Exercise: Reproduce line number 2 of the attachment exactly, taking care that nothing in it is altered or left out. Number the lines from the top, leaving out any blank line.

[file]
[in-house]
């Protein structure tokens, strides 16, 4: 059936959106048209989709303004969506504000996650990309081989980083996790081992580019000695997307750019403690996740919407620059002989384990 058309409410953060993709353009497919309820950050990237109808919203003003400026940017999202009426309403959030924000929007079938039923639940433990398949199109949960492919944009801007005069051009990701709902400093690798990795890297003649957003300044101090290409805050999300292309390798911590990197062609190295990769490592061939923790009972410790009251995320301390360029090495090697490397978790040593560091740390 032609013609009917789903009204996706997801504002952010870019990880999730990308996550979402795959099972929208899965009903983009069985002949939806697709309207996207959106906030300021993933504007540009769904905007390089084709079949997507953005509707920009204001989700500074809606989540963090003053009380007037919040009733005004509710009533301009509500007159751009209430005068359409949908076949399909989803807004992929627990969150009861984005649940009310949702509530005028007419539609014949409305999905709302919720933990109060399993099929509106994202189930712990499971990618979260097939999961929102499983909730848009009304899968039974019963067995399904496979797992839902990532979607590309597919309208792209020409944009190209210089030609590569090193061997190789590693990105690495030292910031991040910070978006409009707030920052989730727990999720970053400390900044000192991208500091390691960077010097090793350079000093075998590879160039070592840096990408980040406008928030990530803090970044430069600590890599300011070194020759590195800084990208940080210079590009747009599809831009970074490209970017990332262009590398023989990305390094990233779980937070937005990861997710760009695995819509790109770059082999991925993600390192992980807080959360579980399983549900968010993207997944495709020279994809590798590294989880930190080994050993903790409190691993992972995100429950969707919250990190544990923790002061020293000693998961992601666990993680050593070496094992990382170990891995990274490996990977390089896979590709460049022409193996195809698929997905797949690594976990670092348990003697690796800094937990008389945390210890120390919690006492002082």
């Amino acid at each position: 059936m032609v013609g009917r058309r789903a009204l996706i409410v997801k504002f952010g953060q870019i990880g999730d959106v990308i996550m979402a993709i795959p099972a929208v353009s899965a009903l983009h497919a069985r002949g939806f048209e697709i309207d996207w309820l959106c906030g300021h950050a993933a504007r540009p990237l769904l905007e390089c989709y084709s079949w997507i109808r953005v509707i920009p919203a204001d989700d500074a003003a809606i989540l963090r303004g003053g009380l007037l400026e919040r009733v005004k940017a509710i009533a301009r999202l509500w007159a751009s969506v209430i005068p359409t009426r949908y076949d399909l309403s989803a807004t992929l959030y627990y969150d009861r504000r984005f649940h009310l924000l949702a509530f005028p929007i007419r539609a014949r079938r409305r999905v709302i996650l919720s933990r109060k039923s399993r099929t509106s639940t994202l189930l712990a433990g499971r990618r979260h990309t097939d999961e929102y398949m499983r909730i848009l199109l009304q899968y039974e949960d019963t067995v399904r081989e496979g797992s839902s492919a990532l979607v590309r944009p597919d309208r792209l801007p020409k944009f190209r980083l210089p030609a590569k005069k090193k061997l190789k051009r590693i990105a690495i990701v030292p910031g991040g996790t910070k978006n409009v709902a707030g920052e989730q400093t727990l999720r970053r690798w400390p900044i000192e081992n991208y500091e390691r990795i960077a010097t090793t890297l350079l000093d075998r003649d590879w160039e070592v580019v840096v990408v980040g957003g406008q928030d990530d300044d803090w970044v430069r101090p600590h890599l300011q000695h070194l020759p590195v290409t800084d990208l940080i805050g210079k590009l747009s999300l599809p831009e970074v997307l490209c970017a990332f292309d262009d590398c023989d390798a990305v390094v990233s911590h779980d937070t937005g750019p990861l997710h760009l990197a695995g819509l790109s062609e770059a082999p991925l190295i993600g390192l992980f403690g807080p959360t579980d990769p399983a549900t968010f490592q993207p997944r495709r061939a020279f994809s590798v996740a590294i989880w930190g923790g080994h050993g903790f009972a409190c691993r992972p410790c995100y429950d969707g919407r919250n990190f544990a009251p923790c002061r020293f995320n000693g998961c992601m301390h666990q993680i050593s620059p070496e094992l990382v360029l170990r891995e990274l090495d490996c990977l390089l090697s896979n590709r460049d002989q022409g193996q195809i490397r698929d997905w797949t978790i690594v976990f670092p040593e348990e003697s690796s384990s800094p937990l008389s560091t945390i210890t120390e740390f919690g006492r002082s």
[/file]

């Protein structure tokens, strides 16, 4: 059936959106048209989709303004969506504000996650990309081989980083996790081992580019000695997307750019403690996740919407620059002989384990 058309409410953060993709353009497919309820950050990237109808919203003003400026940017999202009426309403959030924000929007079938039923639940433990398949199109949960492919944009801007005069051009990701709902400093690798990795890297003649957003300044101090290409805050999300292309390798911590990197062609190295990769490592061939923790009972410790009251995320301390360029090495090697490397978790040593560091740390 032609013609009917789903009204996706997801504002952010870019990880999730990308996550979402795959099972929208899965009903983009069985002949939806697709309207996207959106906030300021993933504007540009769904905007390089084709079949997507953005509707920009204001989700500074809606989540963090003053009380007037919040009733005004509710009533301009509500007159751009209430005068359409949908076949399909989803807004992929627990969150009861984005649940009310949702509530005028007419539609014949409305999905709302919720933990109060399993099929509106994202189930712990499971990618979260097939999961929102499983909730848009009304899968039974019963067995399904496979797992839902990532979607590309597919309208792209020409944009190209210089030609590569090193061997190789590693990105690495030292910031991040910070978006409009707030920052989730727990999720970053400390900044000192991208500091390691960077010097090793350079000093075998590879160039070592840096990408980040406008928030990530803090970044430069600590890599300011070194020759590195800084990208940080210079590009747009599809831009970074490209970017990332262009590398023989990305390094990233779980937070937005990861997710760009695995819509790109770059082999991925993600390192992980807080959360579980399983549900968010993207997944495709020279994809590798590294989880930190080994050993903790409190691993992972995100429950969707919250990190544990923790002061020293000693998961992601666990993680050593070496094992990382170990891995990274490996990977390089896979590709460049022409193996195809698929997905797949690594976990670092348990003697690796800094937990008389945390210890120390919690006492002082």